作者
kathryn clapp

Kathryn Clapp

高级专业支持律师

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Shireen Shaikh

Shireen Shaikh

高级专业支持律师

Read More
作者
kathryn clapp

Kathryn Clapp

高级专业支持律师

Read More
Shireen Shaikh

Shireen Shaikh

高级专业支持律师

Read More

2022年7月20日

Law at Work - July 2022 – 1 / 7 观点

Staying on top of employer data

(UK) GDPR compliance is an ongoing exercise. Processes around handling HR data need to be dynamic to handle new issues.  The impact of the COVID-19 pandemic is a good example of the way employers have had to adapt, but more established issues such as handling subject access requests and maintaining employee data policies also require constant attention.  We look at what to keep in mind when reviewing policies and practices relating to HR and other data in the context of recent and upcoming developments.

Hybrid working and data security issues for employers

Although employees are now returning to the workplace, many organisations are operating hybrid working where staff continue to work both in the office and also from home or other locations. Hybrid working can give rise to a range of data protection and information security risks. Employers need to recognise and, if necessary address these, as data protection legislation gives rise to a duty for employers to use appropriate technical and organisational measures to ensure security of personal data and to protect it from unauthorised processing and loss. This applies regardless of where the data is accessed.

Employers should carry out a data privacy impact assessment (DPIA) to assess and mitigate risks associated with remote working.  This is important not only from a reputational perspective, but also to head off any breaches, data loss and possible enforcement action by the ICO. They should consider, in particular:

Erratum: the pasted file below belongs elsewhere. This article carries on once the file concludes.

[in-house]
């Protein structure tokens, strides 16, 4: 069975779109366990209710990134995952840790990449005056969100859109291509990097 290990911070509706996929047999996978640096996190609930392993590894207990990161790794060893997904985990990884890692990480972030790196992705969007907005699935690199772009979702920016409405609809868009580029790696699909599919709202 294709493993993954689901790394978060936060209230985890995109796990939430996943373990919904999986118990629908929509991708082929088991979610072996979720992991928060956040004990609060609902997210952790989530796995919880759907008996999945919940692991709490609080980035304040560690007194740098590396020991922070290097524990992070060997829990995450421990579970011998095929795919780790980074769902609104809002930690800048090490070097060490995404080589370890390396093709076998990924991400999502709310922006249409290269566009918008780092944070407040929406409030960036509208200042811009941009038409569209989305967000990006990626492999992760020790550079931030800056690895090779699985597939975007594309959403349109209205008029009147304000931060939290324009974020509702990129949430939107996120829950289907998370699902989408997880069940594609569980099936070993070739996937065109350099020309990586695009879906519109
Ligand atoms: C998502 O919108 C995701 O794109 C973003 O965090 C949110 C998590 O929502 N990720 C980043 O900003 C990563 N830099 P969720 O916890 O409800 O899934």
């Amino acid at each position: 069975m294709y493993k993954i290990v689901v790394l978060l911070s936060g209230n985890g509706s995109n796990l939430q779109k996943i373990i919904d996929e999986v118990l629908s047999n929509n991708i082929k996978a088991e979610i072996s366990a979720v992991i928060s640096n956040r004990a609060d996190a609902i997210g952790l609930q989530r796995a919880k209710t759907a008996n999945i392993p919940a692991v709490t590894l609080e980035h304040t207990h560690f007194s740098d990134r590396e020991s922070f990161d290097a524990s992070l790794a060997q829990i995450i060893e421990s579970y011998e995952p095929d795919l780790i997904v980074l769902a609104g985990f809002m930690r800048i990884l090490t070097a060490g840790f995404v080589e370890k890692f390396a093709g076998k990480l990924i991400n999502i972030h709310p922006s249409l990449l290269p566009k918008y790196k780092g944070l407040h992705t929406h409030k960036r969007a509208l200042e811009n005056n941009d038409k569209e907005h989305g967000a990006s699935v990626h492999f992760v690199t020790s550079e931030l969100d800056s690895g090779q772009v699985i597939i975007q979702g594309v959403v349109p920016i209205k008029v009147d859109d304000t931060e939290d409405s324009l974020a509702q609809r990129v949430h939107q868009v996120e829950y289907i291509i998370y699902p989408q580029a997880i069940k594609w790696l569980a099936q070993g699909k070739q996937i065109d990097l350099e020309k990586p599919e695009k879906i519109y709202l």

• Ensuring no one other than the employee has access to company and personal data on a work device, so employers should provide this device where possible. Where staff are printing and storing work-related documents at home they should also keep these secure
  • Encrypting the work device so that it is secure when it is moved between home and office, and cannot be accessed if stolen.
  • Ensuring devices can be wiped by employers remotely if compromised, and have centrally controlled updates to security and other software.
  • Having clear company policies which refer to hybrid working, including rules on retention deletion or destruction of data.

Employees should also be provided with guidance and training as to what their responsibilities are and how to comply with information and cybersecurity measures when working from home. ICO guidance on data protection and working from home can be found here.

How long should an employer retain employees' vaccination data?

Government COVID-19 measures have been relaxed across the UK and the ICO has set out some key points organisations need to consider around the use of personal information and, in particular, whether the information collected due to the pandemic is still necessary.  ICO guidance suggests that employers ask themselves the following three questions:

  • How will still collecting extra personal information help keep a workplace safe?
  • Does an employer still need the information previously collected?
  • Could an employer achieve its desired result without collecting personal information?

Although additional personal information may have been collected and retained during the pandemic in accordance with government guidelines, employers should assess this and securely dispose of any information no longer required. If vaccination information is still being collected, then employers should be clear about what they are trying to achieve, and how asking individuals for their vaccination status achieves this. Use of the data must be fair, relevant and necessary for a specific purpose. The reason should be transparent and not that it is being collected 'just in case' it is needed.